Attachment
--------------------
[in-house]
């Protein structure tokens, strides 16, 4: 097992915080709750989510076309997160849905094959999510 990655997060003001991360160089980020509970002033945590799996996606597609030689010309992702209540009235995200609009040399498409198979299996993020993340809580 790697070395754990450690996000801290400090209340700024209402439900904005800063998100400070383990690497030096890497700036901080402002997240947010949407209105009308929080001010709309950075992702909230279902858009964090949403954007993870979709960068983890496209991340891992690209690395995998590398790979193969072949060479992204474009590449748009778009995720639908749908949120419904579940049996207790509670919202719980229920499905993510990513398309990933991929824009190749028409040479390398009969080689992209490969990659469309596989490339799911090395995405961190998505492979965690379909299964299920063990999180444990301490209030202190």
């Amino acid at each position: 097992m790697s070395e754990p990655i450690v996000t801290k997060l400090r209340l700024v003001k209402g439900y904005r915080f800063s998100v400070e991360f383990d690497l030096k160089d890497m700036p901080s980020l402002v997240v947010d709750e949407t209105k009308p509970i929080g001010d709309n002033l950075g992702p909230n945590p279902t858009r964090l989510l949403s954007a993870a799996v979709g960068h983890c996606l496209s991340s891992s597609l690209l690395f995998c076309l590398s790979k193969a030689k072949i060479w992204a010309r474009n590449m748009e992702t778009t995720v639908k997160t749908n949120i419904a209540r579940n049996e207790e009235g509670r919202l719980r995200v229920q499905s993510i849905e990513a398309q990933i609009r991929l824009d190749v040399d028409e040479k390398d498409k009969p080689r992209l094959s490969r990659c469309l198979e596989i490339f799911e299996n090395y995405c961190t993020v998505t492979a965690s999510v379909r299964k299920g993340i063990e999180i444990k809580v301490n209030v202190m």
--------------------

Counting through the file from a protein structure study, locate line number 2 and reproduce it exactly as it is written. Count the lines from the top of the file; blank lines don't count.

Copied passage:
């Protein structure tokens, strides 16, 4: 097992915080709750989510076309997160849905094959999510 990655997060003001991360160089980020509970002033945590799996996606597609030689010309992702209540009235995200609009040399498409198979299996993020993340809580 790697070395754990450690996000801290400090209340700024209402439900904005800063998100400070383990690497030096890497700036901080402002997240947010949407209105009308929080001010709309950075992702909230279902858009964090949403954007993870979709960068983890496209991340891992690209690395995998590398790979193969072949060479992204474009590449748009778009995720639908749908949120419904579940049996207790509670919202719980229920499905993510990513398309990933991929824009190749028409040479390398009969080689992209490969990659469309596989490339799911090395995405961190998505492979965690379909299964299920063990999180444990301490209030202190």